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Greening Cities for the Future

Do you live in a town or city? Around 3 in 10 people live in cities today, but by the year 2050, that number is expected to rise to nearly 7 in 10. How will cities accommodate so many people? Watch this video for clues.

World Cities Day is celebrated on 31 October every year. In this edition of Nature Nuggets, we marvel at innovative projects and initiatives that are making cities around the world sustainable and future-ready.

We need cities to be sustainable so that both people and nature can thrive now and in the future. Here are some examples of interesting initiatives towards creating sustainable cities.

Creating urban green spaces: Bangkok, Thailand, turned an old elevated railway track into a city park, providing a model for converting unused areas into natural spaces that boost people’s well-being.

In Milan, Italy, architects have created a vertical forest on two residential buildings. Cities in Switzerland, the Netherlands, and China are taking on similar projects.

The “forest” of Milan’s Bosco Verticale project could cover an area the size of 3.5 football pitches if planted on the ground.

Supporting native urban biodiversity: Utrecht in the Netherlands has built over 300 bee stops to help boost declining bee populations and to absorb dust and rainwater. This has taken off in other cities across Europe and the UK with more planned in cities in Canada and Australia.

A bee stop is a bus stop with a little garden of native plants growing on the roof.

Adapting to climate change impacts: With climate change increasing the risk of floods, cities around the world are transforming into ‘sponge cities’. China launched a sponge city development programme in 2013 and other cities worldwide, such as Shanghai, New York, Berlin, and Chennai, are adopting sponge city strategies too.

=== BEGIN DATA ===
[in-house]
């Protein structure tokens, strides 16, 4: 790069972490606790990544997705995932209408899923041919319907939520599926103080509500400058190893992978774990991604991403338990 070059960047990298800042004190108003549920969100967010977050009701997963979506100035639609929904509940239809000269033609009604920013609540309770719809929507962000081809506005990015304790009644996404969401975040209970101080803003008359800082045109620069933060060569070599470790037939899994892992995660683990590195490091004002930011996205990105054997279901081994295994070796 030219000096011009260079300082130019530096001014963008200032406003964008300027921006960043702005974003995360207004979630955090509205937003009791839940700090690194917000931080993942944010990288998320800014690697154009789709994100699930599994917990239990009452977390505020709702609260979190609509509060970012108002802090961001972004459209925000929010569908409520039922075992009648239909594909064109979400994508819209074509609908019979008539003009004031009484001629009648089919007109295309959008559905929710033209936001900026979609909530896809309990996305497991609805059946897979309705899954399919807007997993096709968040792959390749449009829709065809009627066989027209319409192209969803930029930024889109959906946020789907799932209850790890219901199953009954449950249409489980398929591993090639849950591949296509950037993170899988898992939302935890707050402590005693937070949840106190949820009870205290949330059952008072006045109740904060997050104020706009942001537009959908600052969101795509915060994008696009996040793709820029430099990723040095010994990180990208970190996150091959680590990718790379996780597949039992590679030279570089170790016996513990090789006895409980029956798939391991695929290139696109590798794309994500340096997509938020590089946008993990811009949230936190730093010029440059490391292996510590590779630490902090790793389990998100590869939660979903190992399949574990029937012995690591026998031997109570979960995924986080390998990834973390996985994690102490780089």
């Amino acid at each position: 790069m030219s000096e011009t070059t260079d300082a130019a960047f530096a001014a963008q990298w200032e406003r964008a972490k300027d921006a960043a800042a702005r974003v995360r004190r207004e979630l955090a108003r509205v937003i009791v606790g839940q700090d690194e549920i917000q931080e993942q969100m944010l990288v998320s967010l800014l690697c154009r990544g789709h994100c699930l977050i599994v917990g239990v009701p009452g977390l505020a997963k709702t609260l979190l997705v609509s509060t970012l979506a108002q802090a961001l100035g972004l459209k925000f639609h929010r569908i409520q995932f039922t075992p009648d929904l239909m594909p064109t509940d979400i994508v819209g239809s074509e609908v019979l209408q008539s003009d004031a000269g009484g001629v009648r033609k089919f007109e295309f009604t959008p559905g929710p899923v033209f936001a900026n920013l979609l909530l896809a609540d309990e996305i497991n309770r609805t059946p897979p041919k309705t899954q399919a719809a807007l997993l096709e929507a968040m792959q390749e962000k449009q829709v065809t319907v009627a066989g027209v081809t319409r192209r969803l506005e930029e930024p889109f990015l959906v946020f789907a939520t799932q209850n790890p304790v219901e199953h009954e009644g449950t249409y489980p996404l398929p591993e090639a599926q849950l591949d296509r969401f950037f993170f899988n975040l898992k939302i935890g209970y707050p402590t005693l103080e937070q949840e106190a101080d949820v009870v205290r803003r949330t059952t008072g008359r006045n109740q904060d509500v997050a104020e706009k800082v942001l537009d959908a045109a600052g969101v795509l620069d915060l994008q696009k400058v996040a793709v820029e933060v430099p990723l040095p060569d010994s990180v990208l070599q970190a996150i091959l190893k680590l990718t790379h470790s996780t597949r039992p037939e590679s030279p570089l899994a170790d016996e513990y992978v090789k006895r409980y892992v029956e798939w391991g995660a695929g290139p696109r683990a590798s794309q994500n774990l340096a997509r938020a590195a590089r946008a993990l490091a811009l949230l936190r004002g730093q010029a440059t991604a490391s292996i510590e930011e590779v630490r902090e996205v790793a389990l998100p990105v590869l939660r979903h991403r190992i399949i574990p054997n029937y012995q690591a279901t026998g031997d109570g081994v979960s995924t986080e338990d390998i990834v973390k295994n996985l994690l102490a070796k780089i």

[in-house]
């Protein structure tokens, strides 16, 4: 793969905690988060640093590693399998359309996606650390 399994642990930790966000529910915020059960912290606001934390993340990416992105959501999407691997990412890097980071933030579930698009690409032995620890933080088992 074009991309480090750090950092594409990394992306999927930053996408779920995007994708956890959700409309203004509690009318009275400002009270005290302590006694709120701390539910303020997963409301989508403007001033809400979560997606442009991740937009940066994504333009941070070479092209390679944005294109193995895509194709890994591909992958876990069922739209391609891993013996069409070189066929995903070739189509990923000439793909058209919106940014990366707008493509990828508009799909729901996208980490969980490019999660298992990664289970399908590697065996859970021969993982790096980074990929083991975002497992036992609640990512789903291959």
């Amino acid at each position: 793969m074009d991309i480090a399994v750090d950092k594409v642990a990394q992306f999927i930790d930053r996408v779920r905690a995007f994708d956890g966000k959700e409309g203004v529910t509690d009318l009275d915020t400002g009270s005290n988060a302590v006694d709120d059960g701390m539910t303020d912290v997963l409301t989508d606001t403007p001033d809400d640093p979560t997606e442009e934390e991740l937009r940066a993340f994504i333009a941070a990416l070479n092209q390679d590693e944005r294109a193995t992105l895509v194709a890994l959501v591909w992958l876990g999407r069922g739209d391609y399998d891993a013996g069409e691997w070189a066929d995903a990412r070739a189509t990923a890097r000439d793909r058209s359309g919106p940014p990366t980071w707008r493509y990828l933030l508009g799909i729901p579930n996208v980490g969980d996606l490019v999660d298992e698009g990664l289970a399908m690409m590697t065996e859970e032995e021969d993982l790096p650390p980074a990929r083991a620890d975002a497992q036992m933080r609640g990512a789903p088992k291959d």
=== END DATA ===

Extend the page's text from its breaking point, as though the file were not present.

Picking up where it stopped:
In a different approach, Rotterdam in the Netherlands designed a city square, called the ‘water square’, that serves as a social space but can also retain storm water amid heavy rainfall.

Sponge cities have lots of green spaces in between concrete areas to absorb and filter rainwater.

Read this article to discover more interesting projects that helped make cities sustainable in 2021.

How do you think your city could be made sustainable for the future? Brainstorm with your friends and write a letter to your local authorities with suggestions.

Common Name: House crow

Scientific Name: Corvus splendens

The house crow is one of the most easily recognisable birds and is common across India and other countries in South and Southeast Asia. This bird is mainly a scavenger and usually feeds on foods found in rubbish around our towns and cities. Many other species of crows are found in different countries and habitats around the world. Crows are extremely intelligent birds and can use tools and solve complex problems!

Read this article to discover more amazing facts about crows that you might not have known!

Time to check your Nature Quotient!


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